Will the e-filing portal guide you in the process to ensure there are no mistakes? Some portals offer this service for a small fee. Some even send you an alert if the ITR V has not been posted within the deadline.How free is the free option?
There has been quite a profusion of tax filing portals after e-filing was made mandatory for those earning more than Rs 5 lakh. Choose a portal with a good track record and established credentials.STEP 4: NOTE THE CHANGESThe tax forms seek more information on income and expenses this year.New tax reliefs:
In case of ITR-1, the form now has created space for claiming deduction under section 80EE that is available to first-time home buyers. So, if you have obtained a home loan in the period April 1, 2013 to March 31, 2014, you can claim an additional deduction of Rs 1 lakh on the housing loan interest paid. However, to be eligible for this tax benefit, your loan amount should be less than Rs 25 lakh and the value of this self-occupied house should not exceed Rs 40 lakh.Exempt allowances:
You will now have to furnish details of allowances exempt under section 10. ITR-2 has incorporated fields for providing information on house rent allowance, leave travel allowance, tax paid by employer on non-monetary perks and other allowances. Till last year, you only had to mention the sum total of all such tax-exempt allowances.Capital gains:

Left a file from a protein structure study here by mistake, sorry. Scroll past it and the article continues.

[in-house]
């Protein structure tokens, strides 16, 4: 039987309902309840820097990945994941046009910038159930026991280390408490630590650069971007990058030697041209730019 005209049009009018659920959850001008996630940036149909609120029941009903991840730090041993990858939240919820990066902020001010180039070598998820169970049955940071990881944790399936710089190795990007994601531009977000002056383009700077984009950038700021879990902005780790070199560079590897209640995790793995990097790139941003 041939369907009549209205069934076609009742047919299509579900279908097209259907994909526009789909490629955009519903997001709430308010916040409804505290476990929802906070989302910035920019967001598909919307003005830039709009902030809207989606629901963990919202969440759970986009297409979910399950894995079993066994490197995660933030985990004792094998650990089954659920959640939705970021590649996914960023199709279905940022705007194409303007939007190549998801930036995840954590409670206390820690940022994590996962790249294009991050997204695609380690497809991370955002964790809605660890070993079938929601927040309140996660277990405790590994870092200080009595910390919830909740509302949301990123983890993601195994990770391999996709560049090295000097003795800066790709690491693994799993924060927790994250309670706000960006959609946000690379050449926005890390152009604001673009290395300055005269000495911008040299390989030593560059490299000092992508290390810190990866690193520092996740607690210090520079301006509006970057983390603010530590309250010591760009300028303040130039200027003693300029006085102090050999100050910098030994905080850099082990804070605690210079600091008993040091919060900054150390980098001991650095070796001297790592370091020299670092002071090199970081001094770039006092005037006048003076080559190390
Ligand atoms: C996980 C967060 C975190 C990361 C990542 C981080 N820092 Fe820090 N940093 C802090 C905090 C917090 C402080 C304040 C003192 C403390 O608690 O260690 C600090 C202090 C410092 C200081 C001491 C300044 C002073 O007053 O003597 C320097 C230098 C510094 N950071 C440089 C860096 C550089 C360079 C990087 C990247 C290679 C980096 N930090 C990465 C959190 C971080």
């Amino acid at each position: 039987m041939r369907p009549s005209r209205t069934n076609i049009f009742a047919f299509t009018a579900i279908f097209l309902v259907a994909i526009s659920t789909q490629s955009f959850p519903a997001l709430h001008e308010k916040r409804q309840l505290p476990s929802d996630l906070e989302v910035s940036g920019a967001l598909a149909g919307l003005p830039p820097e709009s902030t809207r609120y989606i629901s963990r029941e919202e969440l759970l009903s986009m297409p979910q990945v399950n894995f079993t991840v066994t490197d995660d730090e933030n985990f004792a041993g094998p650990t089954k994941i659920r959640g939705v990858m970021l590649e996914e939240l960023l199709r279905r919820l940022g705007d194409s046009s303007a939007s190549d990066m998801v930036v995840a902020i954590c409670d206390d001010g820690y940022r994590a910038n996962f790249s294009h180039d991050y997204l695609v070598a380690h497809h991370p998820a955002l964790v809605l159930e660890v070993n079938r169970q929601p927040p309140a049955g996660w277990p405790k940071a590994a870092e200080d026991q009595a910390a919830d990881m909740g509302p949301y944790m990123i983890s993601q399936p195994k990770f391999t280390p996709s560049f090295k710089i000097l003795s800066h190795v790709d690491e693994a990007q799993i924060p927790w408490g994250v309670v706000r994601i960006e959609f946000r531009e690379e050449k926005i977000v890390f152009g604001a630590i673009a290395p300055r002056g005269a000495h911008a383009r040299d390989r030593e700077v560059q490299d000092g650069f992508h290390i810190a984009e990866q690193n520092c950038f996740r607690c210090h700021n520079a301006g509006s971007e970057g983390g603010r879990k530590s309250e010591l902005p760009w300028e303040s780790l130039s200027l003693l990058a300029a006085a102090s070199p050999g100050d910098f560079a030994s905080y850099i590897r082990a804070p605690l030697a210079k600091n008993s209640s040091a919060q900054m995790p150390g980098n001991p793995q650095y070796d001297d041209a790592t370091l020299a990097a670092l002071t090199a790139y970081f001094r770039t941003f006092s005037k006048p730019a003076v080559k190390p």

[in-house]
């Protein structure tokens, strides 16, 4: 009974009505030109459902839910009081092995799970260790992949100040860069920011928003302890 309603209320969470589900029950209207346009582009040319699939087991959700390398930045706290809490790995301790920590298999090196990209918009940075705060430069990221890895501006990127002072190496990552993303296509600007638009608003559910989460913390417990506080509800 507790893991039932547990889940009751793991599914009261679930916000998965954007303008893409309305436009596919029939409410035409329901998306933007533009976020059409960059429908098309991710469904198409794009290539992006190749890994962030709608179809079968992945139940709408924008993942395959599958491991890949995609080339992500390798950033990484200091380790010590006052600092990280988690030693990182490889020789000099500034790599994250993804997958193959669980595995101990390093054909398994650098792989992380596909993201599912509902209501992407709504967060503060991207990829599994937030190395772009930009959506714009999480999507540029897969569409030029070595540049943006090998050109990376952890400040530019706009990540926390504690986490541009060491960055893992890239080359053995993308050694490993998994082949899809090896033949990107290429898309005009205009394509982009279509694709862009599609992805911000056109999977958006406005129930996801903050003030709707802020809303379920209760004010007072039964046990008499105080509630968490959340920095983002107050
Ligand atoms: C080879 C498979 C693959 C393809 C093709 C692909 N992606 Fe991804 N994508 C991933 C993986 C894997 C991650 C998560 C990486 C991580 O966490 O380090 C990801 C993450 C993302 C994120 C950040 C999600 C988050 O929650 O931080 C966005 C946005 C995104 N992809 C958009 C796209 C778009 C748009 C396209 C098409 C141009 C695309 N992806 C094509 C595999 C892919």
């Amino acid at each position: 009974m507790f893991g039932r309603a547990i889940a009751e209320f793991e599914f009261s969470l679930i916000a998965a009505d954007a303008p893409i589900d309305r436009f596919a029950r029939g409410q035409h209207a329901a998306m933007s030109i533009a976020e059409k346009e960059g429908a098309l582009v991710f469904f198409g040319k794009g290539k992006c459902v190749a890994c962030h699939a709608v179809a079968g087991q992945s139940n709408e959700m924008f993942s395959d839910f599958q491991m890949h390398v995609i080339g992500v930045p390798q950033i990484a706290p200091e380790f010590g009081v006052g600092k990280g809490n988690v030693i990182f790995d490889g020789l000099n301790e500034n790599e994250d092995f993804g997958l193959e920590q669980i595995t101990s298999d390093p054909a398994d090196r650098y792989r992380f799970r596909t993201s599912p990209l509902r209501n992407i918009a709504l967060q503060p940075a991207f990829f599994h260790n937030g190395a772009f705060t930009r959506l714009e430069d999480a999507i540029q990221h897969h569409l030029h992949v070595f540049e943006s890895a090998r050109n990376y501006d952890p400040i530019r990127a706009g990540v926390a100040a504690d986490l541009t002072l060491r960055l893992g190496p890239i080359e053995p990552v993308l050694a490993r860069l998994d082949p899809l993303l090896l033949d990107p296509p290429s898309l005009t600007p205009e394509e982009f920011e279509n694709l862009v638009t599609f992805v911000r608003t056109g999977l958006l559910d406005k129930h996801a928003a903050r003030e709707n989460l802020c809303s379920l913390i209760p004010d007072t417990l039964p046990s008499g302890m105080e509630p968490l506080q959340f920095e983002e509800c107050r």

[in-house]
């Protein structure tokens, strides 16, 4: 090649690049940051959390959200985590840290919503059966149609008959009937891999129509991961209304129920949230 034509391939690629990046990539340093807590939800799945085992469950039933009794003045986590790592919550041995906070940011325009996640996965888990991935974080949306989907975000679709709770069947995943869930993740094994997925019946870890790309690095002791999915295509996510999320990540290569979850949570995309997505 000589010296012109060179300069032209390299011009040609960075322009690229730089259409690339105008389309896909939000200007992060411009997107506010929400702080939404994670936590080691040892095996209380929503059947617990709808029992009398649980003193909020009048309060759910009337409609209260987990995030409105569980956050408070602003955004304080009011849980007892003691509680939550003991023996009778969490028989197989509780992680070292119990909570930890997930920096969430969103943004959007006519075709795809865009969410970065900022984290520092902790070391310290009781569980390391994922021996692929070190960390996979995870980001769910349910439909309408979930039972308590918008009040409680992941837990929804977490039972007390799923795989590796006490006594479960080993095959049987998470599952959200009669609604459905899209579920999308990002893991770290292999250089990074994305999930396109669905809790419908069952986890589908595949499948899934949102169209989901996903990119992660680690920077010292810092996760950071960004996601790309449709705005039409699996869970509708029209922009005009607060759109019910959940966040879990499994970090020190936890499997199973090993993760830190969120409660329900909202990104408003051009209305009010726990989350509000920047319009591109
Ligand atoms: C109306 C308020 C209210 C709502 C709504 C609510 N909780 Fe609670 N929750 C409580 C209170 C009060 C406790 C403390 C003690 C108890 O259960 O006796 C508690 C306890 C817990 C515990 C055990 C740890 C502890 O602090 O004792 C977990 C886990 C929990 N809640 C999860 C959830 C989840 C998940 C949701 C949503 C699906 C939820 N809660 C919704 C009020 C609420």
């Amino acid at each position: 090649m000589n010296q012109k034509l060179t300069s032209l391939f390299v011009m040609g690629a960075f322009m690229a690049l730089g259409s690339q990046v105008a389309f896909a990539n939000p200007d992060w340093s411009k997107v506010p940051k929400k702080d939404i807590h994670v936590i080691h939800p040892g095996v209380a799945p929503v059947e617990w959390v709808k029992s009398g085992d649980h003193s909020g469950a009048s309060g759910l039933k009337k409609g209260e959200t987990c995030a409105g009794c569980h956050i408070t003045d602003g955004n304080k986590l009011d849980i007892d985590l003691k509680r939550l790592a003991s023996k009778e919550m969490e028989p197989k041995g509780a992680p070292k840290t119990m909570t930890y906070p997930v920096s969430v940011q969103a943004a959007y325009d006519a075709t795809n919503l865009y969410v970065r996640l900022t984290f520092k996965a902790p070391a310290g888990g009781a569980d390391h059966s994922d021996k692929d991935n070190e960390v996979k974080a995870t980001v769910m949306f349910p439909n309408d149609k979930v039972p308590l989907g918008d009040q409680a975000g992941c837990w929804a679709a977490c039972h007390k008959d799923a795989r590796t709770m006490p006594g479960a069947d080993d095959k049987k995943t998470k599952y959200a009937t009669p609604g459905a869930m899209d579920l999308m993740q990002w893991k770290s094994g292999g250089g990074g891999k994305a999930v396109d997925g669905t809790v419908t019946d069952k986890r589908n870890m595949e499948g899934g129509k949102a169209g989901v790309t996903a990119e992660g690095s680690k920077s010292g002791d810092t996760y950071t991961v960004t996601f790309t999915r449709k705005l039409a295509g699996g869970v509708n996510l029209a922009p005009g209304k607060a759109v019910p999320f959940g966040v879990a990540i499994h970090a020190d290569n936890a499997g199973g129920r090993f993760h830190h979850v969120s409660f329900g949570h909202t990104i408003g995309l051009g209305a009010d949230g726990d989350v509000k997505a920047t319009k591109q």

You will have to provide detailed information on capital gains too. The new form ITR-2 requires you to divide capital gains into several categories, based on the nature of the capital gains and the asset sold.House property:
If you sell property after three years, you can claim deduction on the capital gains by using the amount to buy another house or investing in bonds issued by the NHAI or REC. In the ITR-2, you will have to provide details of such deductions claimed on capital gains.Refunds:
The tax department will not send you a cheque anymore. The refund will be directly credited to your bank account through ECS. So make sure your bank account and branch code details are correct.STEP 5: MISTAKES TO AVOID1. WAIT TILL LAST DAY:
The earlier you file your return, the better it is. E-filing websites tend to get clogged just before the deadline expires. The refunds also come faster if you file earlier.
2. MISCALCULATING TAX:
If you changed jobs during the year, the first company may have deducted tax correctly, but the second might have deducted very little. Calculate the tax by adding both incomes.3. IGNORING INTEREST:
The new Sec 80TTA gives deduction of up to Rs 10,000 on interest from a savings account. This does not include the interest earned on bank deposits. That is taxable.4. NOT SENDING ITR-V:
E-filing your returns does not complete the process. If you didn't use a digital signature, you have to send your ITR-V by post within 120 days of uploading the return to the CPC.5. IGNORING ITR-V INSTRUCTIONS:
Don't send the ITR-V by courier. It should be sent by ordinary or speed post. Also, it should be printed in black and signed in original. No photocopies.
Source:-The Economic Times